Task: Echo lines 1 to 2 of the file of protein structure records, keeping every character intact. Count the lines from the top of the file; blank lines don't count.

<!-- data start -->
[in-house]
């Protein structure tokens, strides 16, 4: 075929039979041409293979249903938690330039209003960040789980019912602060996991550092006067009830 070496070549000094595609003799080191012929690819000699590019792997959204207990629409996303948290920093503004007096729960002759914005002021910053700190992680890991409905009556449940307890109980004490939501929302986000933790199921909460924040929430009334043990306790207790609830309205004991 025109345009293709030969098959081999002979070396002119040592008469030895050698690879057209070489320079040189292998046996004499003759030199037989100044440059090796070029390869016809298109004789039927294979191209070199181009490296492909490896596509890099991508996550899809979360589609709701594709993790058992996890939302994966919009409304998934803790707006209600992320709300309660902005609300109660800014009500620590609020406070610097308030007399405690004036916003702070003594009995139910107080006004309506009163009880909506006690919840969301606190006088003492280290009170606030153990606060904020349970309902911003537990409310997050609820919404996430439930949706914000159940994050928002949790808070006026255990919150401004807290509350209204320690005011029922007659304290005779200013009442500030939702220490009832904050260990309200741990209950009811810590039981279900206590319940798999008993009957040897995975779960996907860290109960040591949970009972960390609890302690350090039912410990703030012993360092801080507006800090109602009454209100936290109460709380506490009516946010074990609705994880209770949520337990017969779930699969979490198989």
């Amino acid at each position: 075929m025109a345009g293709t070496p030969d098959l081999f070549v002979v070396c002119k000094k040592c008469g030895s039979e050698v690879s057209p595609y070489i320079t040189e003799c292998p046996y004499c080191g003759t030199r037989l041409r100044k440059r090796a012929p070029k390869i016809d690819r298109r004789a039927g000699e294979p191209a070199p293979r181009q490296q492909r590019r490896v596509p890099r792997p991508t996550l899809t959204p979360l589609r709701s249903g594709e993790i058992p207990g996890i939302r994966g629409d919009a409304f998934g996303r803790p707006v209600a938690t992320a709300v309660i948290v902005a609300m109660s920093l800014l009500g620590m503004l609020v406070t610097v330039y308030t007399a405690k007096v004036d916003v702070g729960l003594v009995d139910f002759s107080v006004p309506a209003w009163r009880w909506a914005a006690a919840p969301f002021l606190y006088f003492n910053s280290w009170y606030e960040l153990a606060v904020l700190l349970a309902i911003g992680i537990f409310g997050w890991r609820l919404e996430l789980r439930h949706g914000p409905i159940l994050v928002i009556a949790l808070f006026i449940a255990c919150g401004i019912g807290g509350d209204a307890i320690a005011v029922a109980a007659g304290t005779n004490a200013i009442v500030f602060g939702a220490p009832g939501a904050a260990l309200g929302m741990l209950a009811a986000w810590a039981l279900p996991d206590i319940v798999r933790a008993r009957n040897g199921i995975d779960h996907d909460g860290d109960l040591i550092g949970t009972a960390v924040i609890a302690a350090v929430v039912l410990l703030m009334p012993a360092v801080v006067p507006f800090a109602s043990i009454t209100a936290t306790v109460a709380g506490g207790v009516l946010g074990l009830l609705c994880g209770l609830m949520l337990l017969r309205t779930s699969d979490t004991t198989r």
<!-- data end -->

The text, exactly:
[in-house]
């Protein structure tokens, strides 16, 4: 075929039979041409293979249903938690330039209003960040789980019912602060996991550092006067009830 070496070549000094595609003799080191012929690819000699590019792997959204207990629409996303948290920093503004007096729960002759914005002021910053700190992680890991409905009556449940307890109980004490939501929302986000933790199921909460924040929430009334043990306790207790609830309205004991 025109345009293709030969098959081999002979070396002119040592008469030895050698690879057209070489320079040189292998046996004499003759030199037989100044440059090796070029390869016809298109004789039927294979191209070199181009490296492909490896596509890099991508996550899809979360589609709701594709993790058992996890939302994966919009409304998934803790707006209600992320709300309660902005609300109660800014009500620590609020406070610097308030007399405690004036916003702070003594009995139910107080006004309506009163009880909506006690919840969301606190006088003492280290009170606030153990606060904020349970309902911003537990409310997050609820919404996430439930949706914000159940994050928002949790808070006026255990919150401004807290509350209204320690005011029922007659304290005779200013009442500030939702220490009832904050260990309200741990209950009811810590039981279900206590319940798999008993009957040897995975779960996907860290109960040591949970009972960390609890302690350090039912410990703030012993360092801080507006800090109602009454209100936290109460709380506490009516946010074990609705994880209770949520337990017969779930699969979490198989």